Alberto Gonzalez, defensive whiz middle infield sub, was not going to make the squad out of Spring Training. Gonzalez was out of options, so despite a strong spring, there was enough evidence to know how much offense he can really bring, and they wisely made a swap. In exchange, they got a 24 year old pitcher from the Padres named Erik Davis.
Davis was drafted in 2008 out of Stanford, and has only pitched 2 full seasons in pro ball. Last year he spent the majority of his time in high-A, where amassed a 3.82 ERA with 34 BB and 91 K in 99 IP in the hitter-friendly California league. He then pitched 39 1/3 innings in AA, with similar peripherals of 12 BB and 35 K and a better looking 2.75 ERA. His final start in AA was a no hitter after 7 innings, he finally gave up a hit in the 8th. To finish the season, he made a single start in AAA where he threw 5 innings, struck out 7 and walked 2, allowing 2 ER. It was a good season, and indicates that he is at least something of a prospect, and will probably start the season in AAA with the Nats. But what do the scouts say about him?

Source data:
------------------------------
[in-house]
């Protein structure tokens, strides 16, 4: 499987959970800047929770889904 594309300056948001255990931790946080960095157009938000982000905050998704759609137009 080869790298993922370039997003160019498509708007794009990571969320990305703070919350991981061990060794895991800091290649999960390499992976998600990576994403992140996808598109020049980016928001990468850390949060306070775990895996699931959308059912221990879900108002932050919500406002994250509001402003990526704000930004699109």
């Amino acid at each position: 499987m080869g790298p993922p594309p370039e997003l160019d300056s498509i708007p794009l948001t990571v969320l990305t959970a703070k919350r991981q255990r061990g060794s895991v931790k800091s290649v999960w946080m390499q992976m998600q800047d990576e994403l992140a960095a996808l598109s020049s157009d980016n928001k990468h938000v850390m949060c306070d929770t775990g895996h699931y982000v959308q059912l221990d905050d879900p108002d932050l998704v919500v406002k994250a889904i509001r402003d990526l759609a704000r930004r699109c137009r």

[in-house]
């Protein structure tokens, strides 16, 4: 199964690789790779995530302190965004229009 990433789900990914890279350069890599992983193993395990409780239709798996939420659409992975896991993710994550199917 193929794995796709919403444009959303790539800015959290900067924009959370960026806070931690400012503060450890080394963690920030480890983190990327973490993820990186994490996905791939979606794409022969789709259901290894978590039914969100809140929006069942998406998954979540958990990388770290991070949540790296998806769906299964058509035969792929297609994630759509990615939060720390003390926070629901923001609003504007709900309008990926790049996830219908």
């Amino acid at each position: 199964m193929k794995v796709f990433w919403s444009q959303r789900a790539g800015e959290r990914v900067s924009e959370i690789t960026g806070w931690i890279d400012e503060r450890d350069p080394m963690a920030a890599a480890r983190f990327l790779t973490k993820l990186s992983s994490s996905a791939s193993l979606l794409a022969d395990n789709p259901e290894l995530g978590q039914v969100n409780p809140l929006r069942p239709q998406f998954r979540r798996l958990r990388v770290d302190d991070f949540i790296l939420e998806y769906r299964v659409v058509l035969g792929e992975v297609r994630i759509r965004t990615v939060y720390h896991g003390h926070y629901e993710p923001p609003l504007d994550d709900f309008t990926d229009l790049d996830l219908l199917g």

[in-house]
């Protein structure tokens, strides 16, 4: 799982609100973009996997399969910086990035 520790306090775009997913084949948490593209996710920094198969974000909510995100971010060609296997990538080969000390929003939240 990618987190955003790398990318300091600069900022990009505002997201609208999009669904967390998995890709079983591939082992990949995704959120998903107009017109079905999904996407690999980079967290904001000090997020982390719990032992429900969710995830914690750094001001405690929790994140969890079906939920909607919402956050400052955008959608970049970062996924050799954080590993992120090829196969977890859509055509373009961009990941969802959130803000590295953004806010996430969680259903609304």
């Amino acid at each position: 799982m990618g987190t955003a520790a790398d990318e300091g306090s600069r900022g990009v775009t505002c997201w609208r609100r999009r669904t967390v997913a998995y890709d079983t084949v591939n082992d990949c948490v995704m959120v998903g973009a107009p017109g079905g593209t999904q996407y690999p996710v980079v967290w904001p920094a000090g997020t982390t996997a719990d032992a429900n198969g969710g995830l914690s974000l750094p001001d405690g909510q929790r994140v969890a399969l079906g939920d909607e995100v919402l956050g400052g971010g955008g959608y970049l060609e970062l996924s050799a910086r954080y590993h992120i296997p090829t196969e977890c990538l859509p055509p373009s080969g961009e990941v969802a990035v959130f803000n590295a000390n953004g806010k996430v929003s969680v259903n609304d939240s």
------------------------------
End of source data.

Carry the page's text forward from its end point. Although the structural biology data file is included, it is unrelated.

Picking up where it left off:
There is almost no mention of him in Baseball Prospectus’ archives, other than the fact that Bryce Harper hit his first professional home run off of him in the AFL. In that piece, Kevin Goldstein referred to Davis as a “(sort of) prospect”. He didn’t make the Goldstein’s top 20 prospect list for the Padres, either.
Outside of BP, it is noted that he is the type of college pitcher that you might expect to succeed at the lower levels of the minor leagues. While his fastball isn’t dominant, it does sit around 90 (I’ve seen it described both as high-80s and low-90s). He isn’t known for any particular plus pitches, but he has good command. In order to succeed, he’s got to keep that control up, and while he may be a fringey prospect, his stuff isn’t so underwhelming that you couldn’t forecast him as a future middle of the rotation innings eater in a perfect world.